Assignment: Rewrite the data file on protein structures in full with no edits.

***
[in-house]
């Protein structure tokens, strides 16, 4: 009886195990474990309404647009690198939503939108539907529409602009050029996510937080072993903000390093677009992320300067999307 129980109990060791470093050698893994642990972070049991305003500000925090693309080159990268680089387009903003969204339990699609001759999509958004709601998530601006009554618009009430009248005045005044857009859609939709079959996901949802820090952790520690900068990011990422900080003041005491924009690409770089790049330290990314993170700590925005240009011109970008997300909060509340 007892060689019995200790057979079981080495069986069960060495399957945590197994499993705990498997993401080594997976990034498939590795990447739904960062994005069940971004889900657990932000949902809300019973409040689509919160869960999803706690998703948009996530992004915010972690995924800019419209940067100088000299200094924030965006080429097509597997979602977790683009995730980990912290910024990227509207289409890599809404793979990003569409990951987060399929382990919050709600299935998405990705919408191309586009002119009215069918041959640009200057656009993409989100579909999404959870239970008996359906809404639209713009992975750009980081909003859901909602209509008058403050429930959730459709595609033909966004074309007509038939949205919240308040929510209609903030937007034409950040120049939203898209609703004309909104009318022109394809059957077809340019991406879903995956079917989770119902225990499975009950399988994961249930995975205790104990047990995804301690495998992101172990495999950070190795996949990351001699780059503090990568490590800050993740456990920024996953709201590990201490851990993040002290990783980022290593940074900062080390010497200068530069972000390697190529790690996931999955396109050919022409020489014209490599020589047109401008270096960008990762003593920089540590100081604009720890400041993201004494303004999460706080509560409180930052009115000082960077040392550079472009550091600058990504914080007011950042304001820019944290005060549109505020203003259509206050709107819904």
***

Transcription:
[in-house]
């Protein structure tokens, strides 16, 4: 009886195990474990309404647009690198939503939108539907529409602009050029996510937080072993903000390093677009992320300067999307 129980109990060791470093050698893994642990972070049991305003500000925090693309080159990268680089387009903003969204339990699609001759999509958004709601998530601006009554618009009430009248005045005044857009859609939709079959996901949802820090952790520690900068990011990422900080003041005491924009690409770089790049330290990314993170700590925005240009011109970008997300909060509340 007892060689019995200790057979079981080495069986069960060495399957945590197994499993705990498997993401080594997976990034498939590795990447739904960062994005069940971004889900657990932000949902809300019973409040689509919160869960999803706690998703948009996530992004915010972690995924800019419209940067100088000299200094924030965006080429097509597997979602977790683009995730980990912290910024990227509207289409890599809404793979990003569409990951987060399929382990919050709600299935998405990705919408191309586009002119009215069918041959640009200057656009993409989100579909999404959870239970008996359906809404639209713009992975750009980081909003859901909602209509008058403050429930959730459709595609033909966004074309007509038939949205919240308040929510209609903030937007034409950040120049939203898209609703004309909104009318022109394809059957077809340019991406879903995956079917989770119902225990499975009950399988994961249930995975205790104990047990995804301690495998992101172990495999950070190795996949990351001699780059503090990568490590800050993740456990920024996953709201590990201490851990993040002290990783980022290593940074900062080390010497200068530069972000390697190529790690996931999955396109050919022409020489014209490599020589047109401008270096960008990762003593920089540590100081604009720890400041993201004494303004999460706080509560409180930052009115000082960077040392550079472009550091600058990504914080007011950042304001820019944290005060549109505020203003259509206050709107819904």